Furthermore, HepG2.2.15 cells were first transfected with full-length PKR plasmids followed by HBx-siRNA transfection. As illustrated in Figure 5A, PKR was successfully over-expressed in HepG2.2.15 cell line at the transcriptional level. We found that the mRNA levels of IFN-α and IFN-β in PKR-overexpression cells were increased more markedly when stimulated with HBx-siRNA than that in control vector-transfected cells (Figure 5B, 5C). Furthermore, HepG2.2.15 cells were transfected with a PKR catalytically inactive vector (hPKR-K296R) [26]. As the PKR-K296R plasmid contains the C-terminal Myc epitope and polyhistidine tag (His-tag), we assayed 6His expression by FACS to detect the PKR-K296R expression. The results showed that PKR-K296R has been successfully expressed (Figure 5F, top). We found that PKR-K296R overexpression could not further promote type I IFN production induced by HBx-siRNA as full-length PKR (wide type) did (Figure 5F, bottom). These results suggest that the promotion of PKR in IFN induction mediated by HBx-siRNA is dependent on the catalytic activity of PKR. In general, the results above confirm that PKR activation indeed contributes to the innate immune responses induced by HBx-siRNAs.

Figure 5. Protein kinase R (PKR) over-expression enhanced type I interferon (IFN) production and HBx-siRNA-mediated hepatitis B virus (HBV) inhibition.

HepG2.2.15 cells were transfected with 2 µg of full-length PKR plasmid or the control plasmid. 24 h later, the cells were transfected with HBx-siRNA (150 nM). (A) Over-expression of PKR at the transcriptional level. (B, C) Levels of IFN-α and IFN-β were detected by real-time PCR at 24 h. (D, E) mRNA expression levels for HBx and HBs/p were detected by real-time RT-PCR at 24 h. (F) HepG2.2.15 cells were transfected with 1 µg of hPKR-K296R or the control plasmid. Then cells were collected and 6-His was assayed by FACS (top). When transfected with hPKR-K296R for 24 h, the cells were transfected with HBx-siRNA4 (150 nM). Another 24 h later, levels of IFN-α and IFN-β were detected. The levels of all examined parameters were expressed as percentages of the corresponding parameter in LF-treated control-vector transfected cells (bottom). Data are expressed as the mean ± SD from at least three independent experiments. *p<0.05 versus corresponding control-vector transfected cells.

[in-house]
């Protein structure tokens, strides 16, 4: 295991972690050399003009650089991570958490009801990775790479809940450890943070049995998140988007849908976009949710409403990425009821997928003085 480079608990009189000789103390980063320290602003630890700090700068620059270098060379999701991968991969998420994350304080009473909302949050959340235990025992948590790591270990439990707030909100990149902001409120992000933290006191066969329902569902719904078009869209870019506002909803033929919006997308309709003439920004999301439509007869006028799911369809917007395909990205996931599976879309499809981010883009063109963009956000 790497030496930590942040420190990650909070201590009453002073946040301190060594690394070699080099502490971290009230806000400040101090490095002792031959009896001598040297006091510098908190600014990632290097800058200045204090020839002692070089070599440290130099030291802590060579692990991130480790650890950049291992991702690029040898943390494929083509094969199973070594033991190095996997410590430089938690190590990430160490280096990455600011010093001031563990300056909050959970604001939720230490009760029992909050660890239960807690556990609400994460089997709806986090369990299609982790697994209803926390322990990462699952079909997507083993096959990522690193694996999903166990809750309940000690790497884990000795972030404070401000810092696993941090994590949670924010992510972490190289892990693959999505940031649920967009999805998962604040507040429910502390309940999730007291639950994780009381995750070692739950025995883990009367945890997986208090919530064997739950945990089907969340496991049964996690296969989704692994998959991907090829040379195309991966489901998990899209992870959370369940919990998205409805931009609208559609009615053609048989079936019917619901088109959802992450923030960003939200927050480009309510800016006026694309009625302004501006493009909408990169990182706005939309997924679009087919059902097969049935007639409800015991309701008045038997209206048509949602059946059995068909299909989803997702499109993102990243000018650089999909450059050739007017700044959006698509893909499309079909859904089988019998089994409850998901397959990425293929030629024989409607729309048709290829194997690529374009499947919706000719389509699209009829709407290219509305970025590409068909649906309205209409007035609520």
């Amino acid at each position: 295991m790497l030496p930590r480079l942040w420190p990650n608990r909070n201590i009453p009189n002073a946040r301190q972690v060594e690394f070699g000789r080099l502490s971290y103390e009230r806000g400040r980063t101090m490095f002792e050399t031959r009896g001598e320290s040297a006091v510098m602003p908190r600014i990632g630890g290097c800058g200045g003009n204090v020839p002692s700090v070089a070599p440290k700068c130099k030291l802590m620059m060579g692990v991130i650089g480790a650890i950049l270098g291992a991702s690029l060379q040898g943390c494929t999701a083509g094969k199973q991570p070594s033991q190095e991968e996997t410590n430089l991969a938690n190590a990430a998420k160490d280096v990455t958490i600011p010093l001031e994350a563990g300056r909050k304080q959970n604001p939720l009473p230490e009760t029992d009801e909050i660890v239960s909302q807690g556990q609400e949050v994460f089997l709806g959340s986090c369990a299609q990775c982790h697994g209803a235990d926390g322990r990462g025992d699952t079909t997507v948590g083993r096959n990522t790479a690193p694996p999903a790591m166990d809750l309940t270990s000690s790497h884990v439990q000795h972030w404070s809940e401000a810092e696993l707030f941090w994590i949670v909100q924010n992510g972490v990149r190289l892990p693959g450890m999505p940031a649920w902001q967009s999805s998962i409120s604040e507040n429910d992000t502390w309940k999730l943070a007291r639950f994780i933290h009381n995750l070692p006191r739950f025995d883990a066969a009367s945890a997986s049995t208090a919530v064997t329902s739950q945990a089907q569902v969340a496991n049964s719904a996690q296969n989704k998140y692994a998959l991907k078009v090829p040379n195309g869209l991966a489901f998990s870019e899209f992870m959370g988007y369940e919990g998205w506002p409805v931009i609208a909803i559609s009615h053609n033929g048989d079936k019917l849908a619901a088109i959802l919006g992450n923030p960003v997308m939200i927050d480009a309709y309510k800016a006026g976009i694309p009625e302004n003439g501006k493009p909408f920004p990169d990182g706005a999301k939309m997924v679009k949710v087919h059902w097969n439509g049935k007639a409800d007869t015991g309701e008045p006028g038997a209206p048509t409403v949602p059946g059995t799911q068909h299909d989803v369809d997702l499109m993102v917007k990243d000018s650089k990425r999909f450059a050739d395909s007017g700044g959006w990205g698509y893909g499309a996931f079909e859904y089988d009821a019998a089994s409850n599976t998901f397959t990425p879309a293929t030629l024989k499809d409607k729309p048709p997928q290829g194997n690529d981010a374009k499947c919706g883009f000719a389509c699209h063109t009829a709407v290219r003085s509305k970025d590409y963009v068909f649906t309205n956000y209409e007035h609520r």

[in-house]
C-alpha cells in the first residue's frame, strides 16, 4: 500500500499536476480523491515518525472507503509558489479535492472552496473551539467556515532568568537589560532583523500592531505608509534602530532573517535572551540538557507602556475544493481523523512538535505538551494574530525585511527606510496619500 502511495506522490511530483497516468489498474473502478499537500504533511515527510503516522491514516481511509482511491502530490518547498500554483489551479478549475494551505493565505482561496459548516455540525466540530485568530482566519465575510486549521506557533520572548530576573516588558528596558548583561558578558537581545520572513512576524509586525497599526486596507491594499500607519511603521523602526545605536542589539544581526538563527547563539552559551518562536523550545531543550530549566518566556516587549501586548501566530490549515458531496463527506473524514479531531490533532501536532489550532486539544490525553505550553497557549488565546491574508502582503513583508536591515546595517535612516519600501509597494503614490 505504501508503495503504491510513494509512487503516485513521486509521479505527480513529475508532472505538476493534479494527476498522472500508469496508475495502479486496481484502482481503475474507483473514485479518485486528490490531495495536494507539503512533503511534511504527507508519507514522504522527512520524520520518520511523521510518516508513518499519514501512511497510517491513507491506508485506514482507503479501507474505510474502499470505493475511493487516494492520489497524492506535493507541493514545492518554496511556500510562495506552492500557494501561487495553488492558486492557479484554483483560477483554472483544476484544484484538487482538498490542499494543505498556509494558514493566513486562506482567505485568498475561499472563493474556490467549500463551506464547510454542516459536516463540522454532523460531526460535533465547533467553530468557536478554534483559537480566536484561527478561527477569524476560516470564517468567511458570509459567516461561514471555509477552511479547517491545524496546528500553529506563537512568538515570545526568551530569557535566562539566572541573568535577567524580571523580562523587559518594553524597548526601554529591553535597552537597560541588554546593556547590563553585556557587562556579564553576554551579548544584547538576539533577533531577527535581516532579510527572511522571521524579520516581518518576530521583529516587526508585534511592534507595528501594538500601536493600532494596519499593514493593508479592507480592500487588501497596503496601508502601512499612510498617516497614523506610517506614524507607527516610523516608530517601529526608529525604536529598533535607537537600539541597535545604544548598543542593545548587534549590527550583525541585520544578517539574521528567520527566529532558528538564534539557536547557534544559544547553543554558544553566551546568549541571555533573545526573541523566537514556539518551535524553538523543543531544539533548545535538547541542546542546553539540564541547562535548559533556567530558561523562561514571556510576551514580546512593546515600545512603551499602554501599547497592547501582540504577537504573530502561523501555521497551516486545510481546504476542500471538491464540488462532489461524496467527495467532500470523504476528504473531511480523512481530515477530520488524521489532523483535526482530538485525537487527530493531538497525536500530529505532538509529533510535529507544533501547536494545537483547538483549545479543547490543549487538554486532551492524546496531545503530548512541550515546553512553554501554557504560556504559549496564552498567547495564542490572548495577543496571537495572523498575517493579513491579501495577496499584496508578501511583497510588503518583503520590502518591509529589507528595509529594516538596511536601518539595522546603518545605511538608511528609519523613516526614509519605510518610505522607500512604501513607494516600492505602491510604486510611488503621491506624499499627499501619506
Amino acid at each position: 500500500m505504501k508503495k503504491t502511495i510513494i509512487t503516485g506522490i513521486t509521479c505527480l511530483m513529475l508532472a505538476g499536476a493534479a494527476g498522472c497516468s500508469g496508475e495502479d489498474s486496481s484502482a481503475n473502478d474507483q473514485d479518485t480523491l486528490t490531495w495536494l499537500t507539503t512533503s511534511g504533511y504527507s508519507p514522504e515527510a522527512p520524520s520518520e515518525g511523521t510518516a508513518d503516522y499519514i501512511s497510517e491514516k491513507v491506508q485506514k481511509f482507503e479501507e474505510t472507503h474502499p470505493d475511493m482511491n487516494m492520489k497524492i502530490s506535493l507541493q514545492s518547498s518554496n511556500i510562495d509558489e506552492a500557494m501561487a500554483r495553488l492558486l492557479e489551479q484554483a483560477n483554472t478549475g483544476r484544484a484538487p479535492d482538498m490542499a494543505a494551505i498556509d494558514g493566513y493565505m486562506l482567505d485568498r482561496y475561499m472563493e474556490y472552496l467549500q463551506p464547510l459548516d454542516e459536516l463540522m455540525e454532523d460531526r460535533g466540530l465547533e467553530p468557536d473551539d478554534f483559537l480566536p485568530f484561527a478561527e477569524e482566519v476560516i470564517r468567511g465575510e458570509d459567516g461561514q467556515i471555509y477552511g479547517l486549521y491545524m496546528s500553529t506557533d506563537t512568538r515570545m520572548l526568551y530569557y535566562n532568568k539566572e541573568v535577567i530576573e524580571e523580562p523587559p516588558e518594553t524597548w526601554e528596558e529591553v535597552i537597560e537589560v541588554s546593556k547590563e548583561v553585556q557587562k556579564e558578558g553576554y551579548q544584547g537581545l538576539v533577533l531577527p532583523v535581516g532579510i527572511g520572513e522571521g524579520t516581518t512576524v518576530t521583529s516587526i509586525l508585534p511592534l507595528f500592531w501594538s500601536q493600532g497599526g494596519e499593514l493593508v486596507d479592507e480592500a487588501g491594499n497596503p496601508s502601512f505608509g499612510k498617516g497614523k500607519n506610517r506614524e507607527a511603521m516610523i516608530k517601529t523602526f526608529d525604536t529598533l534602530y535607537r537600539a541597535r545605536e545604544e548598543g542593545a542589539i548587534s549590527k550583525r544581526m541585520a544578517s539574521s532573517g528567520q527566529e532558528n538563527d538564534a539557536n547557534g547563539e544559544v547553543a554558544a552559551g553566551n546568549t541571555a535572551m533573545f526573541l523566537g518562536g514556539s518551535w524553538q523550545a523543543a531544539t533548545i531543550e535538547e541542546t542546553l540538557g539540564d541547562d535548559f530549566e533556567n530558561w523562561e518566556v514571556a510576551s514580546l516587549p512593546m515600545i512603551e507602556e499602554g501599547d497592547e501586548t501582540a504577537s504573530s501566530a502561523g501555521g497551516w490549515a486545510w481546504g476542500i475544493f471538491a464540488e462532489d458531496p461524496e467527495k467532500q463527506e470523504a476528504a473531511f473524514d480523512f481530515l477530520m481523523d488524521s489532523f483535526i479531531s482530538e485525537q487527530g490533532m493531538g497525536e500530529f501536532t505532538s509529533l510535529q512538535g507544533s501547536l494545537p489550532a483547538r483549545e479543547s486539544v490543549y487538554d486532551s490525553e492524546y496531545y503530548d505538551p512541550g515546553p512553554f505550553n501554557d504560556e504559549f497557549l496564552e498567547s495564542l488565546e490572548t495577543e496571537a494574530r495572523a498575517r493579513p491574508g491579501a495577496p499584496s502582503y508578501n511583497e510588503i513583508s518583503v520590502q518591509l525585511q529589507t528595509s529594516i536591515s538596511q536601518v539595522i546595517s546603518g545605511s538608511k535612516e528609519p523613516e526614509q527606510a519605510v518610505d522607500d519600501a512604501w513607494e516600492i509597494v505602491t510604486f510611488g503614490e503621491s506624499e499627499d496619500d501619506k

PKR activation contributes to HBV inhibition in HepG2.2.15 cells

To determine if immune stimulation induced by HBx-siRNAs contributes to the inhibition of HBV, HepG2.2.15 cells were treated with C16 to inhibit PKR activity before HBx-siRNA transfection. As shown in Figure 6, C16 strongly attenuated the effects of HBx-siRNAs in HBV inhibition. Transfection of HBx-siRNAs resulted in 63.2, 68.5, 69.6, and 65.8% suppression of HBx gene expression respectively compared with the solvent treatment group. Treatment with C16 significantly attenuated the suppression of HBx expression (Figure 6A). The inhibition of HBV DNA, HBsAg or HBcAg was also attenuated (Figure 6B–6D). We further knocked down PKR expression in HepG2.2.15 cells by siPKR, and found that siPKR also significantly attenuated the HBx inhibition by HBx-siRNA (Figure 6E).

Figure 6. Inhibition of protein kinase R (PKR) activity attenuated HBx-siRNA-induced hepatitis B virus (HBV) inhibition.

HepG2.2.15 cells were treated with or without C16, and then transfection experiments were performed at a concentration of 150 nM. Levels of HBx RNA mRNA (A) and HBsAg proteins in supernatants (C) were examined as described previously. Levels were expressed as percentages of corresponding levels in scramble siRNA-treated cells. HBV DNA in supernatants was detected by real-time PCR (B). Immunostaining for HBcAg were visualized under a microscope (D). siRNA4 and siPKR were cotransfected into HepG2.2.15 cells, then levels of HBx mRNA were analyzed by quantitative real-time PCR and presented relative to mock transfection (E). Data are expressed as the mean ± SD from at least three independent experiments. *p<0.05 versus corresponding solvent-treated group.

To further determine if the observed up-regulation of PKR leads to a reduction in HBV apart from the specific inhibition of HBV through RNAi pathway, we transfected HepG2.2.15 cells with plasmid containing full-length PKR, and then assessed the changes in HBV expression. As shown in Figure 5D and 5E, the levels of HBx and HBs/p were decreased more obviously in cells with over-expression of PKR. These results indicated that over-expression of PKR further increased the inhibition of HBV expression by HBx-siRNAs and that recognition and activation of PKR were involved in and promoted the inhibition of HBV expression by siRNA. In conclusion, our results suggested that HBx-siRNAs-induced innate immune responses play important roles in HBV inhibition and clearance in addition to the direct RNA silencing by RNAi.


This study and earlier studies have shown that RNAi can be successfully used for HBV inhibition. In addition, we report that: (1) HBx-siRNA can induce innate immune response associated with the release of type I IFN and related cytokines in HepG2.2.15 cells; (2) this effect does boost silencing of specific targets; and (3) these innate immune stimulatory effects of lipid-siRNA in HepG2.2.15 cells are at least partly mediated by the cytoplasmic kinase, PKR.